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Three Things to Know: NBA players were as bored with Super Bowl as you were

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Every day in the NBA there is a lot to unpack, so every weekday morning throughout the season we will give you the three things you need to know from the last 24 hours in the NBA.

1) NBA players were as bored with Super Bowl as you were. Well, that was a dud. Tom Brady added to his legacy and the New England Patriots beat the Los Angeles Rams 13-3, but the game itself was just a dull puntfest.

NBA players took to Twitter to say all the things you were saying to your friends during the slog of a game.

2) Portland tries to add depth, bolster its second unit with a trade for Rodney Hood. We know exactly how Portland is going to be defended in the playoffs: Opposing teams are going to trap Damian Lillard and C.J. McCollum, force the ball out of their hands as much as possible, and dare any other Blazer to beat them. It works because who is that third Blazer that scares you? Jusuf Nurkic has played well of late but isn’t a shot creator. Evan Turner was that guy running the second unit for the first month of the season, but he’s faded. It might have been LaMarcus Aldridge but he bolted for San Antonio years ago, and since then nobody has been consistent as the third option.

Rodney Hood is going to get his shot at the role the rest of this season and into the playoffs. Portland agreed to a trade for Hood on Sunday, sending Nik Stauskas, Wade Baldwin IV, and second-round picks in 2021 and 2023 to the Cavaliers.

It’s a decent gamble by the Blazers, one probably will not pay off like fans hope but also not one that risked a lot. Hood has been itching to prove he is a quality scorer, a bucket-getter, ever since he saw his role squeezed by Donovan Mitchell in Utah. In Portland, he’s at least going to get his chance. This season coach Terry Stotts has tried to play Lillard and McCollum together as much as possible (mitigating the trapping idea somewhat) and hoping someone could be a force with the second unit. Evan Turner was that guy for the first six weeks or so of the season but has faded since. Now Hood will get his chance.

We will see how that goes. Hood doesn’t get to the free throw line and that has always hurt his efficiency, but Hood is playing for a new contract and will be out there trying to get buckets. If it works for Portland they become a bigger threat in a West that, after Golden State, is relatively close and could see a number of teams make a run to the conference Finals. If it doesn’t work, not a huge loss.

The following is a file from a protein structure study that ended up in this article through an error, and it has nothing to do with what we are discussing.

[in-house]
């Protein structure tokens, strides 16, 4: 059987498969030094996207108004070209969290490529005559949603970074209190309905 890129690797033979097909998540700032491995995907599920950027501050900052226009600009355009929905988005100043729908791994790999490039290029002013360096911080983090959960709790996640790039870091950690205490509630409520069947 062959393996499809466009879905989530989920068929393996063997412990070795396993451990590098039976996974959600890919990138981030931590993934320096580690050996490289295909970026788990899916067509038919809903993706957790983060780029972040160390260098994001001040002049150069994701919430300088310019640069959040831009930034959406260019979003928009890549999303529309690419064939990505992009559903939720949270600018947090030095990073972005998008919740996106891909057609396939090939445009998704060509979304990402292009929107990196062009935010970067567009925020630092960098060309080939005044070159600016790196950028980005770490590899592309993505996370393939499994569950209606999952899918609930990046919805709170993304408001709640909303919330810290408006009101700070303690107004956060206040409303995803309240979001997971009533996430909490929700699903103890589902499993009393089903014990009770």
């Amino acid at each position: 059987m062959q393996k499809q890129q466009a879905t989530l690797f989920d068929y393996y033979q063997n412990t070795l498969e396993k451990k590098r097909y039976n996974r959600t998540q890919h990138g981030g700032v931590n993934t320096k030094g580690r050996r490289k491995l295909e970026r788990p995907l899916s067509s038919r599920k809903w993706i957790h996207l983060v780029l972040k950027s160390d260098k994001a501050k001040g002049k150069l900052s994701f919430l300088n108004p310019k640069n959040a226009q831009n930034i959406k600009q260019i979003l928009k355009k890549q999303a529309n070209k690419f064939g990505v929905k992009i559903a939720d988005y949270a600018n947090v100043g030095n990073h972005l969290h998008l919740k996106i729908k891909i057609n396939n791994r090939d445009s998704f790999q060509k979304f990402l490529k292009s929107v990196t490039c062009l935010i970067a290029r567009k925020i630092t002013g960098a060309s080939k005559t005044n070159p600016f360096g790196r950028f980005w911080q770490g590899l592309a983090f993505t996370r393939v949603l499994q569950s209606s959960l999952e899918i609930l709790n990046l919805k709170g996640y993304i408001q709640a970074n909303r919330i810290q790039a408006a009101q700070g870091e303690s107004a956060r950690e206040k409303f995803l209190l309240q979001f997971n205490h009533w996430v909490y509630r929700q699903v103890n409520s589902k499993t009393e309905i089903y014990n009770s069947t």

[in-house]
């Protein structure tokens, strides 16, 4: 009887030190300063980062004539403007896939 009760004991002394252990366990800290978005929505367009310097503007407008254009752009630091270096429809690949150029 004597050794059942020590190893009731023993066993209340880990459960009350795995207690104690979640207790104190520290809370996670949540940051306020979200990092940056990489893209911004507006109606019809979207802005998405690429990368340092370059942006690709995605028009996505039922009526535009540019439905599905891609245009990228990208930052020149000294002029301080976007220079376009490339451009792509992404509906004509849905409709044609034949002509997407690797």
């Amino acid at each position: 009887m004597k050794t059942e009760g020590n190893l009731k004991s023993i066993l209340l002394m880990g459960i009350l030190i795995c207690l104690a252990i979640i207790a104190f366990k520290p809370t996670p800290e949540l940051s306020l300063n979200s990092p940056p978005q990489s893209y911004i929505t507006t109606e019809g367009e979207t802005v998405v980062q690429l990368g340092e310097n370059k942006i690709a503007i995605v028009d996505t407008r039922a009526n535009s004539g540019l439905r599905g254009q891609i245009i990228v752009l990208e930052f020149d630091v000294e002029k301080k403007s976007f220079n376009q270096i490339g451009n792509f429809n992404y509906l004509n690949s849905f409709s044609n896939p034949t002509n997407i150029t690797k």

For Cleveland, this is really about the picks. Hood wasn’t part of the long-term plans (neither are Stauskas and Baldwin), so to get a couple of picks for him is a decent play as they continue to stockpile for future drafts as part of the rebuild in Cleveland. This isn’t a haul, but for a guy in the last year of his deal, it’s not bad.

3) Clutch Kyrie Irving gives Boston a shootout win over Oklahoma City. Well, at least one game on Sunday put up a lot of points and was entertaining.

Boston moved into a tie for third in the East with a 134-129 win at home on Sunday and Kyrie Irving was the key. He scored 30 points with 11 assists in the game, and as it does the Celtics leaned heavily on him to make plays late in the game. With less than 30 seconds to go he got the ball in isolation, blew past Terrance Ferguson and hit the floater over Steven Adams that eventually proved to seal the win. Russell Westbrook still had a chance to tie or take the lead when he drove the length of the court with 13 seconds left, but Irving got in his way and forced Westbrook to fumble the ball and turn it over (something Westbrook rarely does in the clutch). It was just an entire night of Irving making plays.

Boston is playing as well or better than any team in the East right now. In their last 15 games, the Celtics are 11-4 with a +8.9 net rating, third best in the league in that stretch (Golden State and Milwaukee have been better). Boston looks like the team we all thought was the one to beat in the East going into the season.

The Thunder got big games from their stars, Paul George dropped 37 points and Westbrook racked up another triple-double with 22 points, 12 rebounds, and 16 assists. The challenge is that, against the league’s best, they need more from their depth and it just isn’t there often enough. The Thunder are never an easy out with how hard they play, but their usually-stout defense was a step slow against the Celtics and it cost them.